New Research Debunks the Myth of ‘Boys Will Be Boys’
“Boys can be very boyish in certain areas… but not at all in other areas, such as personality, values or cognitive performance.”
The phrase “boys will be boys” is used rather liberally to justify toxic male masculinity. From normalizing aggression to passing lewd comments, everything is allowed because it’s just typical male behavior that won’t change. If you say something enough, it begins to sound a lot like the truth, compelling people to police their own behavior than expecting others to change.
So here is a timely reminder around any and every claim along the lines of “boys will be boys” or “girls are girly”: these are mere cultural myths based on generations of patriarchal mores. A new study even goes as far as to add a scientific lens to this rhetoric, showing by way of experiments and statistics how untrue these purported truths are.
Published in the European Journal of Personality, the study found that, contrary to popular belief, there are hardly any “girlish girls” or “boyish boys” existing around us. They are merely oversimplifications of the “gender binary,” which itself is a myth, of course, by virtue of gender not being a binary construct.
The researchers based their findings on an analysis of the personalities, values, cognitive abilities, academic achievements, and educational tracks of more than 4,100 16-year-olds from Finland. The objective of the study was to find out whether one being gender-typical in one way also translates into them being gender-typical in other ways. The conclusion: no, it does not.
“There were no prototypically boyish boys or girlish girls… At the level of the individual, some boys will be very boyish in more ways than one, but there are no general population-level trends that would give credence to the ‘boys will be boys’ phrase,” said Ville-Juhani Ilmarinen from the Swedish School of Social Science at the University of Helsinki, who was the first author of the study. “[B]oys who were very boyish in terms of personality were not more likely to be very boyish also in terms of their values, school grades, educational track, or cognitive profile. Our results can contribute to the discussion on… what is considered gender-normative and non-normative,” Ilmarinen added.
Related on The Swaddle:
The phrase “boys will be boys” then has no truth to it; it’s more of a weapon in the arsenal of rape apologists, than a scientific fact. Similarly, a “girly girl” is also mostly a mythical construct — much like unicorns. Perhaps, this is something Aishwarya Rai Bachchan was unaware of when she said on Koffee With Karan she prefers to hang out with male friends simply since she can’t bring herself to have “typically girly conversations” with women.
The one area where the participants tended to be most gender-typical was in academics — or, to be more specific, in their tracks for secondary education. One explanation for this might be the fact that gender stereotypes in the STEM (science, technology, engineering, and math) field — which is often considered a “manly” domain — actively discourage women from pursuing it, as research has shown. The gender-conformity in one’s academic choices, then, seems more to do with cultural stereotypes than biological factors.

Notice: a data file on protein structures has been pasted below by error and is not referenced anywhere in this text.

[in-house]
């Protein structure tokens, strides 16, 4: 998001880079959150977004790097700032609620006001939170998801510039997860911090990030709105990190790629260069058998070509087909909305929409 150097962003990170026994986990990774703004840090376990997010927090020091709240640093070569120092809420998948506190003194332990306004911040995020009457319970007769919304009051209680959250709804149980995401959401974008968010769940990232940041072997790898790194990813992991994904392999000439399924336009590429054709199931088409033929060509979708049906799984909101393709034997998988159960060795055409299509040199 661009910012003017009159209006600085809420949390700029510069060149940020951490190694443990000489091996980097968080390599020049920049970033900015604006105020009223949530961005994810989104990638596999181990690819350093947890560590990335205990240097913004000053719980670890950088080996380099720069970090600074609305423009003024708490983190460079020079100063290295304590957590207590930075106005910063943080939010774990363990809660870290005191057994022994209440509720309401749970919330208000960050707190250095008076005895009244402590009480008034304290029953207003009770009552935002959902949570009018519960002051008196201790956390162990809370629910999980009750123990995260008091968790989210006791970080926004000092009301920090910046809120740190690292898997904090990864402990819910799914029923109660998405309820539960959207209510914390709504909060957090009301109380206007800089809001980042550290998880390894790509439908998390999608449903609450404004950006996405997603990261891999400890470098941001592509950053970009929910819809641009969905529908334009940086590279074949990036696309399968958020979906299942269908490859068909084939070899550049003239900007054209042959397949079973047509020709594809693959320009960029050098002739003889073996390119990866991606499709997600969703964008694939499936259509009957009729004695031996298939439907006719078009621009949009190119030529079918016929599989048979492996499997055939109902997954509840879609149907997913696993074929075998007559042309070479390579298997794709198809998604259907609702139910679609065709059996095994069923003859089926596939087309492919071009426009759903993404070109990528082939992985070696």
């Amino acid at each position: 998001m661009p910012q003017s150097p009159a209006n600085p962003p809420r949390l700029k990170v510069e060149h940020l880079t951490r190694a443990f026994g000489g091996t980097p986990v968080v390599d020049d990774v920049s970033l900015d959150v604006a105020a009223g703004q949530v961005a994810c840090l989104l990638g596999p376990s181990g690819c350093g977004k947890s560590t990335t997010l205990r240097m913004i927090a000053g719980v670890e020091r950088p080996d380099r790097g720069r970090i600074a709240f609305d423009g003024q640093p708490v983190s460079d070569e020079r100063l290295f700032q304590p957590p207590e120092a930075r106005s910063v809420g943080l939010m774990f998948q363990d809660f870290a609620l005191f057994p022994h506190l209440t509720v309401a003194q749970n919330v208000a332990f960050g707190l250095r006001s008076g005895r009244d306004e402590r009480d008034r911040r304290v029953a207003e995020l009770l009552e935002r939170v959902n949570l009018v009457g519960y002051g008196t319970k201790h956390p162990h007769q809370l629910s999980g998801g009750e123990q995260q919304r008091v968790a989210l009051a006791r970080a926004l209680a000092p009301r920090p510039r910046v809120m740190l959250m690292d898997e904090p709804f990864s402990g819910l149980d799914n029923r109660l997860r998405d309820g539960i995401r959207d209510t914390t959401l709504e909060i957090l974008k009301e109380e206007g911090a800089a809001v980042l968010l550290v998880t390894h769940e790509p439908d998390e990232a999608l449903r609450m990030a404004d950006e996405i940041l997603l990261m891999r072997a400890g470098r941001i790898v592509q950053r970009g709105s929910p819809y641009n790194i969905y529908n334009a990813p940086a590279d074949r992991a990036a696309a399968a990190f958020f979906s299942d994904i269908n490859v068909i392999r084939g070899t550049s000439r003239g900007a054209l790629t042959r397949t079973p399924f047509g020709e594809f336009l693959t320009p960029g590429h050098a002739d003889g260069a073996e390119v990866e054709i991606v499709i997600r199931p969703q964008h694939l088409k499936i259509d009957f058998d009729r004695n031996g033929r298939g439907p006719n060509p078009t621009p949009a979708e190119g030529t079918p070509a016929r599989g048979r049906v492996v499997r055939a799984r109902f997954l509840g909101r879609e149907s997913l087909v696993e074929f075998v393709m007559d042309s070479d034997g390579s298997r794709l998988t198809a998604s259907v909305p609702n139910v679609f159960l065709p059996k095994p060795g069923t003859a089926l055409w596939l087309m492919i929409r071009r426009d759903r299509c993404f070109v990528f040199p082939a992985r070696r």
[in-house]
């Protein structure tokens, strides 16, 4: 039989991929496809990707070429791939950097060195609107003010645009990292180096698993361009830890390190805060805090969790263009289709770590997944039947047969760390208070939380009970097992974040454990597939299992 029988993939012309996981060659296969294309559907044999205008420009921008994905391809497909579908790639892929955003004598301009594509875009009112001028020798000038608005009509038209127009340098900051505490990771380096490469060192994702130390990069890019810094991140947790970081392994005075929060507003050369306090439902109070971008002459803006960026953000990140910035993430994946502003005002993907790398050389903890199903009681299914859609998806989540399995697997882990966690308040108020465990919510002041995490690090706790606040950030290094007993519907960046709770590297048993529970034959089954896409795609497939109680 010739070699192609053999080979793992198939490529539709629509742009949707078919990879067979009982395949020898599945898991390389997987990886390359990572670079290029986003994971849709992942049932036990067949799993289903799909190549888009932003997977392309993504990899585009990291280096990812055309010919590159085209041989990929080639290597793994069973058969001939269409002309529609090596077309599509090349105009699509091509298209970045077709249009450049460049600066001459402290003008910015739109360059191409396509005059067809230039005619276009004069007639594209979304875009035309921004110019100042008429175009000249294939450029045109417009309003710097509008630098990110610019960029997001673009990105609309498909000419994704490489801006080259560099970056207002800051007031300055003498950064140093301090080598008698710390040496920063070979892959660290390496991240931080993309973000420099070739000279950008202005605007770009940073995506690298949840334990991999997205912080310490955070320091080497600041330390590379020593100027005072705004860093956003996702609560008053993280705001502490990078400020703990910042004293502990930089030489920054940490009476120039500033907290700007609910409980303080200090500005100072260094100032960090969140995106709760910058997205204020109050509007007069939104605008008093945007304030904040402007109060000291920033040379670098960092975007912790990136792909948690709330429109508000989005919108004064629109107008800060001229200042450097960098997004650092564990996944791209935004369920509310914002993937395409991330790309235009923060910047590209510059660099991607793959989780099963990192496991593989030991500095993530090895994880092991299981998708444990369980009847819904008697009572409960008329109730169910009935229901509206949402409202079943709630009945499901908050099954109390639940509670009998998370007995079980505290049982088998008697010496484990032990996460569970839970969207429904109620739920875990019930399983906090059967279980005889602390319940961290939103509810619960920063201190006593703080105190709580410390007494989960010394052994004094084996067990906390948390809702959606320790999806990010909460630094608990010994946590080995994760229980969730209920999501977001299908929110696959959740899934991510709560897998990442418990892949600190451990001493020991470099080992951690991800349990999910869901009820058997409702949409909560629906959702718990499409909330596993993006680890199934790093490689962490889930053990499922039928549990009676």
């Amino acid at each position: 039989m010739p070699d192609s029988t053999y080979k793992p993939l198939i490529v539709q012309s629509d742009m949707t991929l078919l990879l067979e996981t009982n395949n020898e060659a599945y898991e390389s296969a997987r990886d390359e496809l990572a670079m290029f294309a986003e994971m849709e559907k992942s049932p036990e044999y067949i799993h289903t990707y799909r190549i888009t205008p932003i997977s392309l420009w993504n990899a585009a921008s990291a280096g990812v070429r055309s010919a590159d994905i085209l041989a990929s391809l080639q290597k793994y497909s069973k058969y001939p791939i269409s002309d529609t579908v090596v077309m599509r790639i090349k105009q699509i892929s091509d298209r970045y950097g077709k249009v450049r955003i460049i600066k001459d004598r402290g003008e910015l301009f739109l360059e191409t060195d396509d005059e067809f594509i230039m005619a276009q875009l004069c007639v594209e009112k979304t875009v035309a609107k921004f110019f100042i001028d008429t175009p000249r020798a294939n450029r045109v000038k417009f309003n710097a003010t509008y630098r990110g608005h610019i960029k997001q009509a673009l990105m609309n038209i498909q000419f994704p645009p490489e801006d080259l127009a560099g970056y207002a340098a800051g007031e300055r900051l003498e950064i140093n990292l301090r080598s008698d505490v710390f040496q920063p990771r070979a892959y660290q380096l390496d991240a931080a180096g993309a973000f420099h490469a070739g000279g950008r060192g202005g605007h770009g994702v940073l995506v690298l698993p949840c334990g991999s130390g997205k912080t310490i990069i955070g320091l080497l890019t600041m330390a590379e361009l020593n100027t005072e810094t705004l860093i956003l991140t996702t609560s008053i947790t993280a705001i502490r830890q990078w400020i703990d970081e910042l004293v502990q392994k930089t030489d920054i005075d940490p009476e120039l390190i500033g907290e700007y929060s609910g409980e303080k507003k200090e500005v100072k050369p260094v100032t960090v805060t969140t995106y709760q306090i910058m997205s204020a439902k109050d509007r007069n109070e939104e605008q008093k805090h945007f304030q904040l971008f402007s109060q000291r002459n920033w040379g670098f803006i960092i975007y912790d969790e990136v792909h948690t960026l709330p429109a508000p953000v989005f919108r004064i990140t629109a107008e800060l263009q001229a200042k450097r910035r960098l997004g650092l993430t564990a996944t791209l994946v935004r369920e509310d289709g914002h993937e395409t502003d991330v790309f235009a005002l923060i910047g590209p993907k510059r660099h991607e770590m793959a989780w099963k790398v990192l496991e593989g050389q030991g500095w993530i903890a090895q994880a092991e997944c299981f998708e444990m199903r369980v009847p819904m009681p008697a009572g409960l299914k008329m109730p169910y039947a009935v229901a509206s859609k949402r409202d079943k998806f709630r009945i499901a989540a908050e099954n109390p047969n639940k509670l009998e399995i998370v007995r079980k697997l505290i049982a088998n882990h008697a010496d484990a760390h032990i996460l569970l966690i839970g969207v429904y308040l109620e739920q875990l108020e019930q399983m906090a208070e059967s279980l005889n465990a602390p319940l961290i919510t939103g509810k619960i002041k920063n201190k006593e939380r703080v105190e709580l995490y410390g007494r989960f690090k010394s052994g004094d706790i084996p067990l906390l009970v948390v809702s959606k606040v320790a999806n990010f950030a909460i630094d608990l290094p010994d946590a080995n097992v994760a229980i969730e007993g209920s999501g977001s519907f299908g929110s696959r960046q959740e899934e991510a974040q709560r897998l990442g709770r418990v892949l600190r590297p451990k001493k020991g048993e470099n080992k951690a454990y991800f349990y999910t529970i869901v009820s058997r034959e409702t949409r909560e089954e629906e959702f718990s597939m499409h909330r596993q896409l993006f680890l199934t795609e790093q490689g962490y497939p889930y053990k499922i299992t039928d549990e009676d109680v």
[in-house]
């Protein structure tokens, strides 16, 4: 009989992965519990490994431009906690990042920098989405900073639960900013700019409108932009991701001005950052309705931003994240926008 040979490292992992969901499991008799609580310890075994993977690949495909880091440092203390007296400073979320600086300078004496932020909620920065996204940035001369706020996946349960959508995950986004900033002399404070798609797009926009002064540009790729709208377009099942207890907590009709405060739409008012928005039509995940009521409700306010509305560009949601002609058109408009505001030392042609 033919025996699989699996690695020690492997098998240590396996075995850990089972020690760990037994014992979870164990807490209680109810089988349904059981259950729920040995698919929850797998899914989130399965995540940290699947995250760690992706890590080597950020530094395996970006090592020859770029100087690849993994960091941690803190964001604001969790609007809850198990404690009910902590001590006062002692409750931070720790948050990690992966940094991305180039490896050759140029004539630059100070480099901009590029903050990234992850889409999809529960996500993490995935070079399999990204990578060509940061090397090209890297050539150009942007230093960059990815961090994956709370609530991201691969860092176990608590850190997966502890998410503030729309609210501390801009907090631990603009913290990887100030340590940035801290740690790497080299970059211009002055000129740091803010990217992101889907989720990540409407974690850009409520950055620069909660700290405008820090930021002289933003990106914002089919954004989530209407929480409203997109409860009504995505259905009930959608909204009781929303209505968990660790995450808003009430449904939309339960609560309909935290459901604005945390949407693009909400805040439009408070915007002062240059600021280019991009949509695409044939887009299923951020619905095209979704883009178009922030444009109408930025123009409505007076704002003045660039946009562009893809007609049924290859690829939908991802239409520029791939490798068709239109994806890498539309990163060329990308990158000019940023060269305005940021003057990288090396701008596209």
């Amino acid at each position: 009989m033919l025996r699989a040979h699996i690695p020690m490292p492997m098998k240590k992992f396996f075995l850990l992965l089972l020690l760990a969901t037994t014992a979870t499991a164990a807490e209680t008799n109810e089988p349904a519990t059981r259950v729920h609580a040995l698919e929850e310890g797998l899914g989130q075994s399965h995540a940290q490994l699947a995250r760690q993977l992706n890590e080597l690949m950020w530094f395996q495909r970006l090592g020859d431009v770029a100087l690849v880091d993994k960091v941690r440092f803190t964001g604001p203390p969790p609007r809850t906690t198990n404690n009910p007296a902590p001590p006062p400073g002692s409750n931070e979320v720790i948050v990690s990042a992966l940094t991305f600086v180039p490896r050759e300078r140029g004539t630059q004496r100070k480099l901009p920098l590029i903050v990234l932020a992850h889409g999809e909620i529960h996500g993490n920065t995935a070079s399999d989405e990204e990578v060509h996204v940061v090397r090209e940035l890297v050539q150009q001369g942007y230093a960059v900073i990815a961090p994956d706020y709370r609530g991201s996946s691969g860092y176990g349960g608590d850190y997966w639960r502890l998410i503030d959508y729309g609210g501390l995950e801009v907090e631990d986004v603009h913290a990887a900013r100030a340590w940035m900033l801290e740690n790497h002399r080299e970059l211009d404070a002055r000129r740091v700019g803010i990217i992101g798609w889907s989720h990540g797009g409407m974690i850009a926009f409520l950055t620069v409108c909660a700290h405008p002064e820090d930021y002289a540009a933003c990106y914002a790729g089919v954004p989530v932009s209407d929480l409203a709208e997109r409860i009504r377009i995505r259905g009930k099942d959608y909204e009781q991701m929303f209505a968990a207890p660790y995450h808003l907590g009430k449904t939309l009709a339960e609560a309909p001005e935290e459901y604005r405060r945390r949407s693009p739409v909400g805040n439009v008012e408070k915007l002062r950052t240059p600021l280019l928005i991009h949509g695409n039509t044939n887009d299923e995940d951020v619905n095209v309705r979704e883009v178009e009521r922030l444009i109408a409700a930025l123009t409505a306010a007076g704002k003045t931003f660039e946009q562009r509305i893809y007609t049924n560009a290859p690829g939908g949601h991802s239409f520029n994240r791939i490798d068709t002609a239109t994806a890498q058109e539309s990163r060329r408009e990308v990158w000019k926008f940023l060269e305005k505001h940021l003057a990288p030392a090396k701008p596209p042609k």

Interestingly, one discovery that emerged from the study was that a girl was more likely to be “girlier” — or align with traditional constructs of femininity — than a boy was to be “boyish.” Explaining this finding, Ilmarinen said that “boys had more variation in how boyish or girlish their values, cognitive ability, and grades were. This means that two randomly selected boys would be more different in terms of how boyish they were in these areas, with two randomly selected girls being more similar in the extent to which they were girlish.”
Whether women are more gender-conforming is a result of more pressure on them to be ‘”proper,” which itself is considered more “girly.” This is a loaded word, associated with more feminine traits like modesty, passivity, and people-pleasing. But this aspect was largely unexplored in the research; it is entirely possible, though, that women are conditioned to be more “girly” than being wired to be so.
Related on The Swaddle:
As Dr. Teyhou Smyth, therapist and professor at Pepperdine University, had explained, “The pressure that women feel to be people-pleasers is very real… Young girls are told to be quiet and pleasant, to be orientated towards others, to not speak up for what they want, and to please others. These gender-based stereotypes are continuously reinforced in our society.”
Men, too, are expected to subscribe to toxic ideals of masculinity — like being “stoic, strong, hard workers, and protectors.” But whether or not the pressure to adhere is lesser — even marginally, given that we live in a patriarchal society that seeks to advantage men, after all — is yet another fact that wasn’t explored by the researchers. Further research could, perhaps, shed some light on it to check whether it is at all a viable hypothesis for the variance in gender-conformity between cis-gendered men and women.
“…there are plenty of Neanderthals who believe that men are innately aggressive and driven by some sort of Darwinist need to conquer and dominate — women, and other men. That it is the natural order,” Kristi Faulkner, a founding partner of an organization that rates companies’ commitments to equality, had written in Forbes in 2019. The present study’s value, perhaps, lies primarily in debunking this pervasive idea.
And so, it’s high time we retired the adage of “boys will be boys” and attempted to move towards a world where there is greater accountability and less expectation of gender conformity.
Devrupa Rakshit is an Associate Editor at The Swaddle. She is a lawyer by education, a poet by accident, a painter by shaukh, and autistic by birth. You can find her on Instagram @devruparakshit.